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Literary Theory: 1 Way To Deepen Understanding And Gain Insight

POSTED ON Apr 21, 2023

Sarah Rexford

Written by Sarah Rexford

Home > Blog > Fiction, Learning, Non-Fiction, Writing > Literary Theory: 1 Way To Deepen Understanding And Gain Insight

While literary theory may seem like an academic term and unfamiliar, you’ve likely employed its use without knowing it. If you’ve ever read a poem and sought out the context of the time period or author, you used literary theory to deepen your understanding of the text. 

The angle in which you view a piece of literature drastically influences how you interpret the writing itself. 

From a writer’s perspective, literary theory also influences how a writer portrays the story. For instance, in marketing, knowing your target audience is often stressed. Why is it so vital to understand who you write to? 

Knowing your target audience is a small way of using literary theory to influence the angle in which you write. For instance, if you write a young adult, coming-of-age novel, knowing who you are writing to will influence the plot points and characters you include.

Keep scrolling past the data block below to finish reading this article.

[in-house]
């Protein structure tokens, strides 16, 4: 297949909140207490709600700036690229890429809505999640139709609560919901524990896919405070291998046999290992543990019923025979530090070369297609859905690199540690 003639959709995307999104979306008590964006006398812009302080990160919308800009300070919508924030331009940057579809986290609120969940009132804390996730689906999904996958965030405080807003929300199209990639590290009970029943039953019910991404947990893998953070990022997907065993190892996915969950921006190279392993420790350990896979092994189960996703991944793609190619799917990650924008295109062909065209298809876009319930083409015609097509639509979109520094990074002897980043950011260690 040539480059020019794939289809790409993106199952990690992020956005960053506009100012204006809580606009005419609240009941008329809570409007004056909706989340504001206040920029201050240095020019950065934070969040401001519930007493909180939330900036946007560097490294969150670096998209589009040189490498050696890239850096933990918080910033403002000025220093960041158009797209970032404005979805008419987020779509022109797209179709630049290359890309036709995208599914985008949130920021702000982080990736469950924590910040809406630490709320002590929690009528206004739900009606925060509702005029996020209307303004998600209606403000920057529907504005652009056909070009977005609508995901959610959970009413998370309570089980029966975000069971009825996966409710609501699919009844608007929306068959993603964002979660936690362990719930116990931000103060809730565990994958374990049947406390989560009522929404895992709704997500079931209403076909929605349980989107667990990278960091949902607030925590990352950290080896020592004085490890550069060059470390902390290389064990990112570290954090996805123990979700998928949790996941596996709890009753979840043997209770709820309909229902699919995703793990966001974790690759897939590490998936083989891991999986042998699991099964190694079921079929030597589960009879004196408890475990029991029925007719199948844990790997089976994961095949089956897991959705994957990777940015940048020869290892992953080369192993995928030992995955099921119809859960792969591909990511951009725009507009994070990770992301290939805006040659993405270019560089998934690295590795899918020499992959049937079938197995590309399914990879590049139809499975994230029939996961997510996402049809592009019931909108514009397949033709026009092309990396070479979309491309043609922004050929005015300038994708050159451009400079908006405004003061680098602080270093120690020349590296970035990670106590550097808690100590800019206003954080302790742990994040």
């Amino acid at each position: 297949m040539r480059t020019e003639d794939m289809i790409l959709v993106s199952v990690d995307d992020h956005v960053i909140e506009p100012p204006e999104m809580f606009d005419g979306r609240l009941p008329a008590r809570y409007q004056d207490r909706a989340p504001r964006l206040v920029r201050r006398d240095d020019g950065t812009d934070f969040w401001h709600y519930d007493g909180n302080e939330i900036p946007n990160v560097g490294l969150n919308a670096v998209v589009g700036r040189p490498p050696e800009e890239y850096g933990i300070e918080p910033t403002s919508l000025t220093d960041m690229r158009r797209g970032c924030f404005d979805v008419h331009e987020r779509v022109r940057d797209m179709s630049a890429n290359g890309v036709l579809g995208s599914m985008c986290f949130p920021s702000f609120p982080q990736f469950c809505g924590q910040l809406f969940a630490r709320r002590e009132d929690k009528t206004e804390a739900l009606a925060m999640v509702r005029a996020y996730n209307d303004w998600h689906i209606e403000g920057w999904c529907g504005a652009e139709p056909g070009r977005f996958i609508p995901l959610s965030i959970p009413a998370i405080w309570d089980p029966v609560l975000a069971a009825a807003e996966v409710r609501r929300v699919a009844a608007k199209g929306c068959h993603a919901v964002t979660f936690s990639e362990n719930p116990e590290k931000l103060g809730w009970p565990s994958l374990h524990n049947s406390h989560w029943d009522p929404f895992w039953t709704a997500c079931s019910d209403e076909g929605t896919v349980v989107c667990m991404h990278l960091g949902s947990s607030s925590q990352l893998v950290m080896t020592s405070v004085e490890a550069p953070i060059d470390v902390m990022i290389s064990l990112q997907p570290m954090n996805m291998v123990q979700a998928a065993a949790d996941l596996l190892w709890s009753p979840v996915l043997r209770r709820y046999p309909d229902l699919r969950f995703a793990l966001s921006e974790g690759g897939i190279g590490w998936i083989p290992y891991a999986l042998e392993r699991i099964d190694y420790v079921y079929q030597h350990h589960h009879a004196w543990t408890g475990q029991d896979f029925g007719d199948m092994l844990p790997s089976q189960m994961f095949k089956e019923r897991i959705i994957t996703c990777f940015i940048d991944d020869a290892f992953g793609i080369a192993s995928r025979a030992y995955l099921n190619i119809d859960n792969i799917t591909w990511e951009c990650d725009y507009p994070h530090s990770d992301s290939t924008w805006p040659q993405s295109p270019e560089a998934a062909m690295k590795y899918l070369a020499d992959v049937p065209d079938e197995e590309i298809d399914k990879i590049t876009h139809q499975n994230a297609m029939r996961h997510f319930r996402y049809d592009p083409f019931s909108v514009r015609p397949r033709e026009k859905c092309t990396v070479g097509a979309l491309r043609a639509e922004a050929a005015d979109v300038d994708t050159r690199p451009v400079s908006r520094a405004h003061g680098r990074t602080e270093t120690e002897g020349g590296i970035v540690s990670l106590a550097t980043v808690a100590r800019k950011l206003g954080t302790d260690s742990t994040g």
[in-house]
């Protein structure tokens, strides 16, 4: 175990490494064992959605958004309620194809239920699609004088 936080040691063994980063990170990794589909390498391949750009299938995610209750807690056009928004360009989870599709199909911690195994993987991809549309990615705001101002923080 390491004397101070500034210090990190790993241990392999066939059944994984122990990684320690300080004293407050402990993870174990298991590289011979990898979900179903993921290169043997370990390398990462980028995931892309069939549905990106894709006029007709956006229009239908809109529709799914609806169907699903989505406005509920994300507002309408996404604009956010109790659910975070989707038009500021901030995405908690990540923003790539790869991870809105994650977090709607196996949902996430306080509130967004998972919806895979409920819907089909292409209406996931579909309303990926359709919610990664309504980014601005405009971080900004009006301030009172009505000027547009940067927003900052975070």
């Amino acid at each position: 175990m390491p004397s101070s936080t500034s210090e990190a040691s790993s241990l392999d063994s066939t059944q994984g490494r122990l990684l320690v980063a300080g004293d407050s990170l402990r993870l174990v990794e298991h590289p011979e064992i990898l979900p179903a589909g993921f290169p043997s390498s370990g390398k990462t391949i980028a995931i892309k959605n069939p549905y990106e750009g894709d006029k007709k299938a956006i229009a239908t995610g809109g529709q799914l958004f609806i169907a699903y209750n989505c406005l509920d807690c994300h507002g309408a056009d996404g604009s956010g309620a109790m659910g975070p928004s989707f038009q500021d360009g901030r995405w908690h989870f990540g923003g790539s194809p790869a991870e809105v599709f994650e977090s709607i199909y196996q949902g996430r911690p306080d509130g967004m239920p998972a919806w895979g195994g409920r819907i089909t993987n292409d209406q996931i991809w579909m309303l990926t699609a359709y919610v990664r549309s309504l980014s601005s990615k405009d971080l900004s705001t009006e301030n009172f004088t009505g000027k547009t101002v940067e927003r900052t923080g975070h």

To aid you in understanding how literary theory impacts your readers, it’s crucial to start with a definition of the term.  

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What Is Is?

According to the Internet Encyclopedia of Philosophy, “Literary theory is the body of ideas and methods we use in the practical reading of literature. By literary theory we refer not to the meaning of a work of literature but to the theories that reveal what literature can mean.”

To dive deeper, it’s important to understand the difference between literary theory and literary criticism. Literary theory acts as a type of guide, based on ideas, and employed with the purpose of deepening understanding.